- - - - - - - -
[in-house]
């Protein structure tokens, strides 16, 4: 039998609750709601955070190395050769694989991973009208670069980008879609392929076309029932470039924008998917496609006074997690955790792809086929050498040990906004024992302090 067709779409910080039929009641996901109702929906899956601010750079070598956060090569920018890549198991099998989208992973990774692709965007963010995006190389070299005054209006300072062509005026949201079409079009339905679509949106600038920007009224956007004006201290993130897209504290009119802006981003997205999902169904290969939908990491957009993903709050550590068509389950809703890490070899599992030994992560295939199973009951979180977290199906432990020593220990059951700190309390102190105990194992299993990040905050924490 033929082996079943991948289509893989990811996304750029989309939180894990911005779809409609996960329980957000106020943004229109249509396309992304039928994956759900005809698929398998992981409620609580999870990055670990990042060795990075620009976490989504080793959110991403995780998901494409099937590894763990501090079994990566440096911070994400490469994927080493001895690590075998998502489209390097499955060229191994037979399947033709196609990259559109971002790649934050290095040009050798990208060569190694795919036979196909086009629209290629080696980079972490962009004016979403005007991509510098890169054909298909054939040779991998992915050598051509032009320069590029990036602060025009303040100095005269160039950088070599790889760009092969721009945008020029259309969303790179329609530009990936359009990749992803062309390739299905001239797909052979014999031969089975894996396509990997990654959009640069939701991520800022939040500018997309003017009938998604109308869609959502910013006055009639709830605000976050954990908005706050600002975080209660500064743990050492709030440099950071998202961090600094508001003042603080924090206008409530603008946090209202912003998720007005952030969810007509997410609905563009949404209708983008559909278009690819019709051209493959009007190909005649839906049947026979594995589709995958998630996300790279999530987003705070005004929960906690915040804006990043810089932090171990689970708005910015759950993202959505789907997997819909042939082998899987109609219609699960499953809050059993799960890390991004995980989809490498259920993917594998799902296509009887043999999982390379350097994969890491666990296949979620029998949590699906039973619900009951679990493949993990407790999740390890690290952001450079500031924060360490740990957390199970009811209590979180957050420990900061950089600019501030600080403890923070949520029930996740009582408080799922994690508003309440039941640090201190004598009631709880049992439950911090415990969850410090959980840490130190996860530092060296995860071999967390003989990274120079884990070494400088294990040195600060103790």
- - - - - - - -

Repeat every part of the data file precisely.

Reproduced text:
[in-house]
């Protein structure tokens, strides 16, 4: 039998609750709601955070190395050769694989991973009208670069980008879609392929076309029932470039924008998917496609006074997690955790792809086929050498040990906004024992302090 067709779409910080039929009641996901109702929906899956601010750079070598956060090569920018890549198991099998989208992973990774692709965007963010995006190389070299005054209006300072062509005026949201079409079009339905679509949106600038920007009224956007004006201290993130897209504290009119802006981003997205999902169904290969939908990491957009993903709050550590068509389950809703890490070899599992030994992560295939199973009951979180977290199906432990020593220990059951700190309390102190105990194992299993990040905050924490 033929082996079943991948289509893989990811996304750029989309939180894990911005779809409609996960329980957000106020943004229109249509396309992304039928994956759900005809698929398998992981409620609580999870990055670990990042060795990075620009976490989504080793959110991403995780998901494409099937590894763990501090079994990566440096911070994400490469994927080493001895690590075998998502489209390097499955060229191994037979399947033709196609990259559109971002790649934050290095040009050798990208060569190694795919036979196909086009629209290629080696980079972490962009004016979403005007991509510098890169054909298909054939040779991998992915050598051509032009320069590029990036602060025009303040100095005269160039950088070599790889760009092969721009945008020029259309969303790179329609530009990936359009990749992803062309390739299905001239797909052979014999031969089975894996396509990997990654959009640069939701991520800022939040500018997309003017009938998604109308869609959502910013006055009639709830605000976050954990908005706050600002975080209660500064743990050492709030440099950071998202961090600094508001003042603080924090206008409530603008946090209202912003998720007005952030969810007509997410609905563009949404209708983008559909278009690819019709051209493959009007190909005649839906049947026979594995589709995958998630996300790279999530987003705070005004929960906690915040804006990043810089932090171990689970708005910015759950993202959505789907997997819909042939082998899987109609219609699960499953809050059993799960890390991004995980989809490498259920993917594998799902296509009887043999999982390379350097994969890491666990296949979620029998949590699906039973619900009951679990493949993990407790999740390890690290952001450079500031924060360490740990957390199970009811209590979180957050420990900061950089600019501030600080403890923070949520029930996740009582408080799922994690508003309440039941640090201190004598009631709880049992439950911090415990969850410090959980840490130190996860530092060296995860071999967390003989990274120079884990070494400088294990040195600060103790």